A chance at salvation has arrived for Bryan Reynolds in the form of a loan to Belgium’s Kortrijk.
The young U.S. men’s national team right back, who has been out of José Mourinho’s favor at Roma, has secured a move for the rest of the season that should offer a greater chance at the playing time that has been so hard to come by in Italy. The aim for Reynolds, 20, is for the loan to rocket him back onto the U.S. men’s national team radar for the end of World Cup qualifying and, as long as qualifying goes as planned, next fall’s competition in Qatar.
It appeared that Reynolds was lined up to go to Anderlecht, where he would have played under former Belgium and Manchester City legend Vincent Kompany (Anderlecht was a loan destination for another U.S. defender last season, with Matt Miazga spending the season away from Chelsea there. Previously, U.S. internationals Sacha Kljestan and Kenny Saief plied their trade in Brussels). But instead, the 20-year-old FC Dallas product heads elsewhere in the Belgian top flight, looking to rediscover the form that convinced Roma to spend over $8 million to sign him last year. Kortrijk has not traditionally been a home for U.S. players, though D.C. United defender Brendan Hines-Ike spent nearly three seasons there before coming to MLS last year. Erik Palmer-Brown also spent the second half of the 2017-18 season there on loan from Man City.
Reynolds, who has played just one Serie A minute this season, was released to join the U.S. national team ahead of its friendly vs. Bosnia-Herzegovina last month despite the camp and match taking place outside of the FIFA international calendar. Reynolds came off the bench to play 28 minutes, and coach Gregg Berhalter was quite direct in his assessment of the player.
“You can surely see the rust today, and that’s something that he can’t help that,” Berhalter said following the Dec. 18 match. “He’s doing his best in training and he’s doing his best to get on the field and it’s been difficult for him. You can see he lacks rhythm. He’s a player that we believe in as a staff. We think he’s a top talent and he has really high potential. But he needs to be playing regularly. He needs to get rhythm if he’s going to help us in qualifying.”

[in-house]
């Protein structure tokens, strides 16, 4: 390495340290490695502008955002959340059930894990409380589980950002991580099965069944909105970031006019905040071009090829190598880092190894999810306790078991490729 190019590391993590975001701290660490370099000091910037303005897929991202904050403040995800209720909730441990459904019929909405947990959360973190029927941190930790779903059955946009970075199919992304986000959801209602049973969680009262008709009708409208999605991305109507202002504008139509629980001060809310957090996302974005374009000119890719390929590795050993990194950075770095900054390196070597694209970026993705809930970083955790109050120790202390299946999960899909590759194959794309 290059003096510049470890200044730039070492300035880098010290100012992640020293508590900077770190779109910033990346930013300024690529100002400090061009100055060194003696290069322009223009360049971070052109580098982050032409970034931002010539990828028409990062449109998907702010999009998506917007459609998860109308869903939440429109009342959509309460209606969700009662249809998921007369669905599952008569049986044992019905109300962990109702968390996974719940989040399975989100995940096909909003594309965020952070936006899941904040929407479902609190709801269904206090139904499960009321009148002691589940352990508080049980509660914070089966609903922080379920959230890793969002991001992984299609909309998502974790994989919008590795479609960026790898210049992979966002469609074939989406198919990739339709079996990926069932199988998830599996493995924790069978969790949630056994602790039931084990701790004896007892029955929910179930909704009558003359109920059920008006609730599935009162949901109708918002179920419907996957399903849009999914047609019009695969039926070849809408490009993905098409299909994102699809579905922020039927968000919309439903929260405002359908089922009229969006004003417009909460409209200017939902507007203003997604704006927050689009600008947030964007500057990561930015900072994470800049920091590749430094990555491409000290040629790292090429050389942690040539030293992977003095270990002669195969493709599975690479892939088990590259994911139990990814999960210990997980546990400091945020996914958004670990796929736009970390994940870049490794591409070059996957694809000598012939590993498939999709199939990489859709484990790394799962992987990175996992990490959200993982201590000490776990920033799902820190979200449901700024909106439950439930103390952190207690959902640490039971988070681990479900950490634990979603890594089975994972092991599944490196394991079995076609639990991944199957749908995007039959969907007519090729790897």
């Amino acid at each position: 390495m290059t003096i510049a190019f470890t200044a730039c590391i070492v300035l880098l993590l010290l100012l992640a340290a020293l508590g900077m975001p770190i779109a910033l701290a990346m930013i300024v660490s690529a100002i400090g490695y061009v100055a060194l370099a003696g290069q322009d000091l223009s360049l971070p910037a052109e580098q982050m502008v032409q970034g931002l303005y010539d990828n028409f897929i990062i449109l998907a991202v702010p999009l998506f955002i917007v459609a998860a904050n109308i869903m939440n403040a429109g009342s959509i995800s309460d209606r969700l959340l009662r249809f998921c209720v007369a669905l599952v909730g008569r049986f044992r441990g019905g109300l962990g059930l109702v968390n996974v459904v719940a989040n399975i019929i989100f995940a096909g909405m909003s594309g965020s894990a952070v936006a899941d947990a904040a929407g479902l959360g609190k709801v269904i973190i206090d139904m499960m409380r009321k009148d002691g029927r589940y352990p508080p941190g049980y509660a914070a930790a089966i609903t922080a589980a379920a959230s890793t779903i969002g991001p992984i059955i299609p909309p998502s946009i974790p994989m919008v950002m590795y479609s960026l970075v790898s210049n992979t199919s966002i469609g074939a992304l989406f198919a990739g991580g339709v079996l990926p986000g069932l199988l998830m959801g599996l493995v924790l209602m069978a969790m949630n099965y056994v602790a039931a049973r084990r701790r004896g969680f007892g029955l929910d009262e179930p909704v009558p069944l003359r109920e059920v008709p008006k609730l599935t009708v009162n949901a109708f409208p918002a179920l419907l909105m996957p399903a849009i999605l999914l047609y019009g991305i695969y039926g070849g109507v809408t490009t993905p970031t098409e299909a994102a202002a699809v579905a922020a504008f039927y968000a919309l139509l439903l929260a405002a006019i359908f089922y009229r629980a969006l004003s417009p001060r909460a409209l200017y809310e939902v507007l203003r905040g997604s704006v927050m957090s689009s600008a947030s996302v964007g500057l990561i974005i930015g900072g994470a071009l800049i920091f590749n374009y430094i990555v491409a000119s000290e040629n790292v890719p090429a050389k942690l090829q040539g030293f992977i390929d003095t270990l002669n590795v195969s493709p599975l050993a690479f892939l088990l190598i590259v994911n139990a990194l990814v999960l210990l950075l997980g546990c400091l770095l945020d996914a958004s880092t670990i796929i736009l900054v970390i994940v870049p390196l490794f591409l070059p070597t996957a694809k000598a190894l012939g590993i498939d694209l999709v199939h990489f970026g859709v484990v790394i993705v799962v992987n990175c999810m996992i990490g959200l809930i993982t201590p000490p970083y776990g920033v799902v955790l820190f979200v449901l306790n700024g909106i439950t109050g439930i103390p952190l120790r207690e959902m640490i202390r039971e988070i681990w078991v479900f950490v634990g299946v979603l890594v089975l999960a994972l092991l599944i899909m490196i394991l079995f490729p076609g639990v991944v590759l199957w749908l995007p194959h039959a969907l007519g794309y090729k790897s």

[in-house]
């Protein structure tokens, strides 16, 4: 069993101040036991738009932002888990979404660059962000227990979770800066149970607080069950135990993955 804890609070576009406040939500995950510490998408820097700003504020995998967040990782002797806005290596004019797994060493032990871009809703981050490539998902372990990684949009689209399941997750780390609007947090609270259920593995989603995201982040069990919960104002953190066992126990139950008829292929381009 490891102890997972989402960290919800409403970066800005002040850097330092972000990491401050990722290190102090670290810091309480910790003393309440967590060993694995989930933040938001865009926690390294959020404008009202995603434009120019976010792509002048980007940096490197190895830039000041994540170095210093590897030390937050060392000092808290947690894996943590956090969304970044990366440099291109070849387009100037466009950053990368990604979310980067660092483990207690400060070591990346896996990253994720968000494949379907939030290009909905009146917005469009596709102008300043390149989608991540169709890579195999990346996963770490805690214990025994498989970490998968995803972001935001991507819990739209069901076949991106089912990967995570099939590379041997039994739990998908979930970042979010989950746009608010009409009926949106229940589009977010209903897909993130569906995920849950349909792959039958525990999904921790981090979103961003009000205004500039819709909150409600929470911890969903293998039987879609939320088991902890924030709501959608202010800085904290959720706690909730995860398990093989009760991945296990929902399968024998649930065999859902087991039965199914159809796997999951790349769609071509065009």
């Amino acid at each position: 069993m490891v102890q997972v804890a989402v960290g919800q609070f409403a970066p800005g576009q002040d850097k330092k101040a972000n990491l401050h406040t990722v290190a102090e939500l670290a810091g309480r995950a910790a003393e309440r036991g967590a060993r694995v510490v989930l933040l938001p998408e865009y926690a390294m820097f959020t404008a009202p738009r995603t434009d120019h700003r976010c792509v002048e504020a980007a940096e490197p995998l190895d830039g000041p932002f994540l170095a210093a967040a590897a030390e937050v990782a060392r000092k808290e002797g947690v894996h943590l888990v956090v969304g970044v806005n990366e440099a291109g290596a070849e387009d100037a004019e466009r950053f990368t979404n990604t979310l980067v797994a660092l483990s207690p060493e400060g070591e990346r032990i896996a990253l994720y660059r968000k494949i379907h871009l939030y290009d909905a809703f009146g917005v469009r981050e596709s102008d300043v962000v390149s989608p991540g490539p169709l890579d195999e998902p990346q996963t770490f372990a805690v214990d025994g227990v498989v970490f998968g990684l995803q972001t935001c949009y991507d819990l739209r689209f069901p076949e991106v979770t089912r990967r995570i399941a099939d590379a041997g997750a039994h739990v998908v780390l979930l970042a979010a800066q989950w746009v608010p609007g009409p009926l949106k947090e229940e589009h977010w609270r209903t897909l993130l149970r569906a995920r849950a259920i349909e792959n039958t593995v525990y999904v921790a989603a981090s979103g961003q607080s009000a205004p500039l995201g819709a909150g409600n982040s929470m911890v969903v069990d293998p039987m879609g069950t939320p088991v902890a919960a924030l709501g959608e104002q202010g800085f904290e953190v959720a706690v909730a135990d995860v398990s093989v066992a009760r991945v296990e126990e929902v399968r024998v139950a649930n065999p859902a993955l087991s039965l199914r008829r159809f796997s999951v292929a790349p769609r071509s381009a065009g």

Before he can get on the field in qualifying, Reynolds must first get on the field at his new club—the concurrent arrival of Nayel Mehssatou, another young right back, from Anderlecht could complicate matters—which is in a midtable logjam. Kortrijk currently sits eighth in the 18-team division, but just three points behind fifth-place Gent, with a game in hand. Reynolds joins other U.S. fullbacks in the league, with left back Sam Vines at Antwerp and right back Kyle Duncan at Oostende. Another U.S. defender, center back Mark McKenzie, is at Genk.
Reynolds is yet another U.S. international to make a winter move. Ricardo Pepi left FC Dallas for Augsburg in the Bundesliga for a reported $20 million fee, while Daryl Dike completed a permanent transfer to West Brom in England’s second tier from Orlando City on a reported $9.5 million deal. Three young prospects left MLS on 18-month loans, with James Sands, 21, signing with Scottish champion Rangers after winning MLS Cup with NYCFC; Cole Bassett, 20, joining Feyenoord in the Netherlands after a couple of breakout seasons with the Colorado Rapids; and Justin Che, 18, leaving FC Dallas for Hoffenheim.
Another major move could be in the works as well, with Arsenal reportedly making a play to sign U.S. goalkeeper Matt Turner from the New England Revolution.
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